Tuesday, 4 March 2008

Selling Yourself on Paper - Making Words Work

If you’re anything like me you would much rather have a face to face conversation to talk about your products or services than attempt to write about it. Putting pen to paper to make that all important “first impression” can be daunting to say the least.

For the perfectionists out there it can also be very time consuming, as we write and rewrite, before “sleeping on it”, procrastinating some more about publishing or sending the material, and eventually changing our mind completely and not bothering at all!

So, last week I was inspired by a presentation from a friend of mine who attempted to demystify the art of copywriting – making words work. In fact, before I got into business, I thought a copywriter was someone who applied to get your work “copyrighted” on your behalf!

Alan Morrow, from Quote Unquote, provided the audience with his very own “Success Tips” to “the art of creating meaning through words”. For my part I was perhaps more inspired, or educated, than Alan had intended because I realised that much of what he was saying could be applied to many other areas of our lives, not just writing sales copy.

So with very grateful thanks, Alan’s success tips on “the art of creating meaning through words” are:

Learn to listen [to the customer, the audience]

Plan. Plan. Plan. - Create a structure for your document, then write

Know who you are writing to - Visualize your audience then write as if you are speaking to them

Get to the point - People are short of time, and you're not the only one vying for it, so get to the point, and make sure it's crystal-clear.

Repetition is your friend - Tell them what you're going to tell them, tell them, then tell them what you told them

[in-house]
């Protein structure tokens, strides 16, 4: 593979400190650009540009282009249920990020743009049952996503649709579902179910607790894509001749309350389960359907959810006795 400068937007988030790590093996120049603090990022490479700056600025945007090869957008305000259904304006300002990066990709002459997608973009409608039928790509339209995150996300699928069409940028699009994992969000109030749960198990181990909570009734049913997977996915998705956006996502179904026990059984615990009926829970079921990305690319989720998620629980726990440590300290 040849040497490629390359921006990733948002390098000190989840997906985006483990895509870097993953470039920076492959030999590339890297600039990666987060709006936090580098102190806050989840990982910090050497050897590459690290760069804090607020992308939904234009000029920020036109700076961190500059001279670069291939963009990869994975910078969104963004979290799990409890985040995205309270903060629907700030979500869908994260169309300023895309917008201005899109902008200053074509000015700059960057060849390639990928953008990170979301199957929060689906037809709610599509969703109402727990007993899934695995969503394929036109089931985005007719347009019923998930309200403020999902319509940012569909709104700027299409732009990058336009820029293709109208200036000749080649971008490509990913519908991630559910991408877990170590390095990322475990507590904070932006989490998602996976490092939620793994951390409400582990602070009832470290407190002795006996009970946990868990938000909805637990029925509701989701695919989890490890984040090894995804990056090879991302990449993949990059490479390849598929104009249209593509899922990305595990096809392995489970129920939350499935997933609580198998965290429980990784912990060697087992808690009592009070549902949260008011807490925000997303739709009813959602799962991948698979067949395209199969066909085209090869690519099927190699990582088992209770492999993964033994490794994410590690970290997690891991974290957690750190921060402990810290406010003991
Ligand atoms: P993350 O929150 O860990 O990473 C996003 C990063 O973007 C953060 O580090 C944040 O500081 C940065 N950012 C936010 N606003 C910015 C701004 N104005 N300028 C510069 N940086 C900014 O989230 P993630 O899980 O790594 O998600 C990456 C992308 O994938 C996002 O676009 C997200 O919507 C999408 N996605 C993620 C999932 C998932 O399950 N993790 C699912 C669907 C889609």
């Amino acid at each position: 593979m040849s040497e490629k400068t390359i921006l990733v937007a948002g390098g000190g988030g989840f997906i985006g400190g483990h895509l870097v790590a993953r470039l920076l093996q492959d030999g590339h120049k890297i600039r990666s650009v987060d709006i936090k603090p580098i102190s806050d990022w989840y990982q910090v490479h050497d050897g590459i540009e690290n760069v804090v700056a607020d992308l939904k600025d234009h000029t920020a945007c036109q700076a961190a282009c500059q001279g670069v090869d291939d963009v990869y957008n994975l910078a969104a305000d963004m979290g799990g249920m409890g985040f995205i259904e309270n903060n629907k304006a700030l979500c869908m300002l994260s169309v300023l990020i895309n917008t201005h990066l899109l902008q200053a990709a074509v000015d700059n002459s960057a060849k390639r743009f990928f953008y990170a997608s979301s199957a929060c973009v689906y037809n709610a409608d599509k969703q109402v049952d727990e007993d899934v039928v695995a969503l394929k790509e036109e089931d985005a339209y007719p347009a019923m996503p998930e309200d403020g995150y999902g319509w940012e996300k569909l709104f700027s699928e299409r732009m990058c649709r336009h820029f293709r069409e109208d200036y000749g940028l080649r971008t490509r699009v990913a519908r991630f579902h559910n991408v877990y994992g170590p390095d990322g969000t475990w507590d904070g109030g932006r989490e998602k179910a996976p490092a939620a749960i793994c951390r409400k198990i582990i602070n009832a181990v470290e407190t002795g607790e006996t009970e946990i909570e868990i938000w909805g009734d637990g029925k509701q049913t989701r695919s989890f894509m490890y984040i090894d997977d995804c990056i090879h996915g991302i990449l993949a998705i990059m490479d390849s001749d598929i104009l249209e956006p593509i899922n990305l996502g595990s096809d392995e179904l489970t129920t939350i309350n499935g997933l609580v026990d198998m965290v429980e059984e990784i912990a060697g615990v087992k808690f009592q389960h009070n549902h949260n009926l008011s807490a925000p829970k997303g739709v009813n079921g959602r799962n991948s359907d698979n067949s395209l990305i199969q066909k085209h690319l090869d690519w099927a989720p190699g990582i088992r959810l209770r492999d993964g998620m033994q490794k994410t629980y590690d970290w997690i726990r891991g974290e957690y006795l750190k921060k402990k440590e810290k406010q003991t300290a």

Find an appropriate tone of voice - Know your audience, be formal or informal, engage your readers – use ‘you’, ‘we’

Keep it simple:

“From exploiting customer in-store wait time to migrating offline consumers to online channels, we can provide an innovative turnkey solution that delivers both customer insight and business results.”

which means

"We'll make sure your customers buy in your store or online. Every time. And you'll make more money."

Use short sentences

“Already Jones Construction have been involved with the project from the earliest conceptual design stages ensuring the design team have taken on board energy effective measures within the design seeking to create a leading sustainability addressing many issues.” (38 words, no punctuation).

which means

“Our design team has included energy saving measures within the building.”

Benefits, not features - Sell the heat, not the blanket. Explain what your service or product will do for the audience.

Use “which means that” to link features and benefits, e.g.

“Our Culture & Arts Strategy sets a programme for strong, sustainable development, which means that we will be able to engage artists, cultural workers and local communities with renewed vigour...”

Review your copy - Re-read, edit and simplify. Ask someone else to proof it

If you want to know more about how Alan Morrow can help you with your words contact him through www.QuoteUnQuote.biz

No comments: